The Director General noted that recent improvements in Arab countries’ rankings in international indicators reflected positively on the number of FDI projects and their Capex in the region. He expected this robust performance to continue in 2023 due to the hike in the region’s FDI projects, based on the FDI Markets database, by 28% and their Capex by 70% to hit $74 billion during the first four months of 2023, compared to the same period in 2022, especially if the regional political and economic situation improves and the negative reflections of the Sudan conflict and Russia-Ukraine war diminish.
According to the report, Egypt topped the list of FDI destination countries in terms of the Capex with a value of $107 billion, making up 53%, capitalizing on the gigantic clean and renewable energy projects that were pledged during the climate conference in Sharm El-Sheikh. It was respectively followed by Qatar with a value of $29.8 billion, Morocco with $15.3 billion, Saudi Arabia with $13.2 billion, and the UAE with $10.8 billion. The UAE was the key Arab gainer in view of the number of projects, with around 923 projects. As for sectors, renewable energy was the leader in terms of the Capex with a share of 60%, while the software sector was at the forefront in the number of projects with a share of 23.4% of the total.
Al-Sabeeh noted the continued growth of inter-Arab investments during 2022 after the number of inter-Arab projects went up by 84% to 245 projects, and the Capex by 623% to $45.6 billion during the same year. Egypt was the top destination country with Capex of $35 billion and a share of 75%, involving 50 projects, mostly in the renewable energy sector, while Saudi Arabia was at the forefront of the list in terms of the number of projects with a share of 25%.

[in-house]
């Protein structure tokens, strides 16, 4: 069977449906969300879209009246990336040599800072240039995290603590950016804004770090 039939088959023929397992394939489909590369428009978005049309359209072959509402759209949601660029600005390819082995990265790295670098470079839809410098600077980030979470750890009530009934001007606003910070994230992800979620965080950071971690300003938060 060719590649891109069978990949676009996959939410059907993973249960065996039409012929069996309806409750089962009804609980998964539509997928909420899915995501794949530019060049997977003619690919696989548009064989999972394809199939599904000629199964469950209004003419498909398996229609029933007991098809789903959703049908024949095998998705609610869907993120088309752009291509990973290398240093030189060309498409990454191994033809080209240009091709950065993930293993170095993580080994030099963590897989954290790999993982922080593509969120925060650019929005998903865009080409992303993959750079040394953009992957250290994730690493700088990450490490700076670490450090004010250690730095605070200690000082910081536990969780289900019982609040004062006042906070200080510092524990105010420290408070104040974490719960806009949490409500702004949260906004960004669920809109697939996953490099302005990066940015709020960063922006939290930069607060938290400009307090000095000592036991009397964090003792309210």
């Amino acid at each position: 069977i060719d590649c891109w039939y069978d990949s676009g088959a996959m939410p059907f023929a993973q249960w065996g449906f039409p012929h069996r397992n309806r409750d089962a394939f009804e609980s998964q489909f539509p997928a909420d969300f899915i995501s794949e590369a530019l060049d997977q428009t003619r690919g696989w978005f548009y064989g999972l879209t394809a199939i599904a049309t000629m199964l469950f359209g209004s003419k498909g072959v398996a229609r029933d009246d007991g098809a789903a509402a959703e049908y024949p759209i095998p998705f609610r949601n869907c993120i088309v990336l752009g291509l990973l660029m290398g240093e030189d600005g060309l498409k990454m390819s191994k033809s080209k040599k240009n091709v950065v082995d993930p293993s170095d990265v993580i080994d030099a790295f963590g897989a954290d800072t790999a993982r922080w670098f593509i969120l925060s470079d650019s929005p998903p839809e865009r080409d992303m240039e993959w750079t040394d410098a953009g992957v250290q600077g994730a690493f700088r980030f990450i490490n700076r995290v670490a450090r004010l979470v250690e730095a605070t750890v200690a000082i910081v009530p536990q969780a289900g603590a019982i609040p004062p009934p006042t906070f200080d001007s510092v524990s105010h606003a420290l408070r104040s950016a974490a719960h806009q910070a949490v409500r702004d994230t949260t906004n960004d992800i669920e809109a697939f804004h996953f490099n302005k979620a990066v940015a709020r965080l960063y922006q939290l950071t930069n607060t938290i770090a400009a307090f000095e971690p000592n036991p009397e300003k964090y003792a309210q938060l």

In this context, Al-Sabeeh underscored that “Dhaman,” the world’s first multilateral investment guarantee provider, is expected to celebrate its golden jubilee soon. As of the end of June 2023, the cumulative value of its guaranteed operations had reached approximately $27 billion. Al-Sabeeh stated that “Dhaman” will continue to work towards improving the investment climate in Arab countries and promoting Arab exports to the rest of the world.
The Director General emphasized that it is important for the region’s countries to put an integrated fast-track blueprint in place to improve the investment climate with its diverse political, economic, and institutional components amid growingly intensifying competition among world countries to draw FDI to their various sectors, especially in light of the ongoing regional and global political and economic conditions.
Al-Sabeeh thanked the different official liaison bodies, investment and export promotion agencies and relevant entities in the Arab countries for their cooperation with the corporation for the completion of the report in its current form. He hopes that this report, among the corporation’s other activities, in addition to national efforts exerted, would contribute to promoting Arab countries in order to attract more inter-Arab and foreign direct investments.